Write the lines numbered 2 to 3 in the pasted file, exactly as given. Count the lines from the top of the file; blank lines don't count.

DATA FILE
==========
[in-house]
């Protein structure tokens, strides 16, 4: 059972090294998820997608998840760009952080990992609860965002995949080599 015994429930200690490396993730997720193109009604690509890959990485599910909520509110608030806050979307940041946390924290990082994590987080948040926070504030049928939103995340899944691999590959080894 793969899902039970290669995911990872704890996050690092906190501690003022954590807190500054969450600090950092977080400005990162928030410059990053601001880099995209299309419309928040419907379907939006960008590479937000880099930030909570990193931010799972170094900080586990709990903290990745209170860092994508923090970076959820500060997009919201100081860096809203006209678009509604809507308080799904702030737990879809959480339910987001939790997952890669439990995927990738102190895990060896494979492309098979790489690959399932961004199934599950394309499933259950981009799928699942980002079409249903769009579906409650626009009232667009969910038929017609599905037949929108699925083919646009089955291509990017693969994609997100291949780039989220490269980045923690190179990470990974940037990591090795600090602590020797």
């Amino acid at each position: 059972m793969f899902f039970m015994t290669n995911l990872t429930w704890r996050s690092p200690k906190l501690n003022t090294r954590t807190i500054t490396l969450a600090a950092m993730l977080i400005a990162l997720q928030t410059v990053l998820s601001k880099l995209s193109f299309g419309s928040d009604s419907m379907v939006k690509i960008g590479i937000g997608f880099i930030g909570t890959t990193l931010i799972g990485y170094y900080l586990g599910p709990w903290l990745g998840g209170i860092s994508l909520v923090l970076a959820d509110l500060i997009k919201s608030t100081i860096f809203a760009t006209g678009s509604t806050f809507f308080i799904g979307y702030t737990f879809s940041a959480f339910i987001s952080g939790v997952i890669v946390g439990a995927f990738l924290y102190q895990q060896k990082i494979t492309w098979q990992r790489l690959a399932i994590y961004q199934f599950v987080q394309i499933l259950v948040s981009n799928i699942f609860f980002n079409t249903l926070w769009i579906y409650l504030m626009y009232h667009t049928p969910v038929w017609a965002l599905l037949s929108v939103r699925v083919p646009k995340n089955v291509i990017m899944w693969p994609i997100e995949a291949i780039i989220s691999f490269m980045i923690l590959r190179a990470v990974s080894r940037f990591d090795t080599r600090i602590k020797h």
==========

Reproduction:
């Protein structure tokens, strides 16, 4: 059972090294998820997608998840760009952080990992609860965002995949080599 015994429930200690490396993730997720193109009604690509890959990485599910909520509110608030806050979307940041946390924290990082994590987080948040926070504030049928939103995340899944691999590959080894 793969899902039970290669995911990872704890996050690092906190501690003022954590807190500054969450600090950092977080400005990162928030410059990053601001880099995209299309419309928040419907379907939006960008590479937000880099930030909570990193931010799972170094900080586990709990903290990745209170860092994508923090970076959820500060997009919201100081860096809203006209678009509604809507308080799904702030737990879809959480339910987001939790997952890669439990995927990738102190895990060896494979492309098979790489690959399932961004199934599950394309499933259950981009799928699942980002079409249903769009579906409650626009009232667009969910038929017609599905037949929108699925083919646009089955291509990017693969994609997100291949780039989220490269980045923690190179990470990974940037990591090795600090602590020797």
């Amino acid at each position: 059972m793969f899902f039970m015994t290669n995911l990872t429930w704890r996050s690092p200690k906190l501690n003022t090294r954590t807190i500054t490396l969450a600090a950092m993730l977080i400005a990162l997720q928030t410059v990053l998820s601001k880099l995209s193109f299309g419309s928040d009604s419907m379907v939006k690509i960008g590479i937000g997608f880099i930030g909570t890959t990193l931010i799972g990485y170094y900080l586990g599910p709990w903290l990745g998840g209170i860092s994508l909520v923090l970076a959820d509110l500060i997009k919201s608030t100081i860096f809203a760009t006209g678009s509604t806050f809507f308080i799904g979307y702030t737990f879809s940041a959480f339910i987001s952080g939790v997952i890669v946390g439990a995927f990738l924290y102190q895990q060896k990082i494979t492309w098979q990992r790489l690959a399932i994590y961004q199934f599950v987080q394309i499933l259950v948040s981009n799928i699942f609860f980002n079409t249903l926070w769009i579906y409650l504030m626009y009232h667009t049928p969910v038929w017609a965002l599905l037949s929108v939103r699925v083919p646009k995340n089955v291509i990017m899944w693969p994609i997100e995949a291949i780039i989220s691999f490269m980045i923690l590959r190179a990470v990974s080894r940037f990591d090795t080599r600090i602590k020797h």